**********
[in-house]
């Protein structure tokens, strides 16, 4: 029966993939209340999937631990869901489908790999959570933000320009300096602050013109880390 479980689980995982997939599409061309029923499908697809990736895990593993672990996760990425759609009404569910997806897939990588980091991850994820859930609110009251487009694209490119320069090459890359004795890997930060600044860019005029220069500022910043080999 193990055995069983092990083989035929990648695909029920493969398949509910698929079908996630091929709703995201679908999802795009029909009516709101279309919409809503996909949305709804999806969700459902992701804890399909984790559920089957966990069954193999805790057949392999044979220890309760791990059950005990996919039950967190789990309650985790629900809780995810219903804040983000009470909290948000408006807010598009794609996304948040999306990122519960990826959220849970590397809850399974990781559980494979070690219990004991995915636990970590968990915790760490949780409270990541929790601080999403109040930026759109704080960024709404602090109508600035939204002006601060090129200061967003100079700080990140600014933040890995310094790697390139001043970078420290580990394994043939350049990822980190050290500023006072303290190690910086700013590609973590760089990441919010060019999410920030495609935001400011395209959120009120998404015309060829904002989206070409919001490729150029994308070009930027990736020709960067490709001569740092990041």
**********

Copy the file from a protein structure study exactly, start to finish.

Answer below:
[in-house]
């Protein structure tokens, strides 16, 4: 029966993939209340999937631990869901489908790999959570933000320009300096602050013109880390 479980689980995982997939599409061309029923499908697809990736895990593993672990996760990425759609009404569910997806897939990588980091991850994820859930609110009251487009694209490119320069090459890359004795890997930060600044860019005029220069500022910043080999 193990055995069983092990083989035929990648695909029920493969398949509910698929079908996630091929709703995201679908999802795009029909009516709101279309919409809503996909949305709804999806969700459902992701804890399909984790559920089957966990069954193999805790057949392999044979220890309760791990059950005990996919039950967190789990309650985790629900809780995810219903804040983000009470909290948000408006807010598009794609996304948040999306990122519960990826959220849970590397809850399974990781559980494979070690219990004991995915636990970590968990915790760490949780409270990541929790601080999403109040930026759109704080960024709404602090109508600035939204002006601060090129200061967003100079700080990140600014933040890995310094790697390139001043970078420290580990394994043939350049990822980190050290500023006072303290190690910086700013590609973590760089990441919010060019999410920030495609935001400011395209959120009120998404015309060829904002989206070409919001490729150029994308070009930027990736020709960067490709001569740092990041």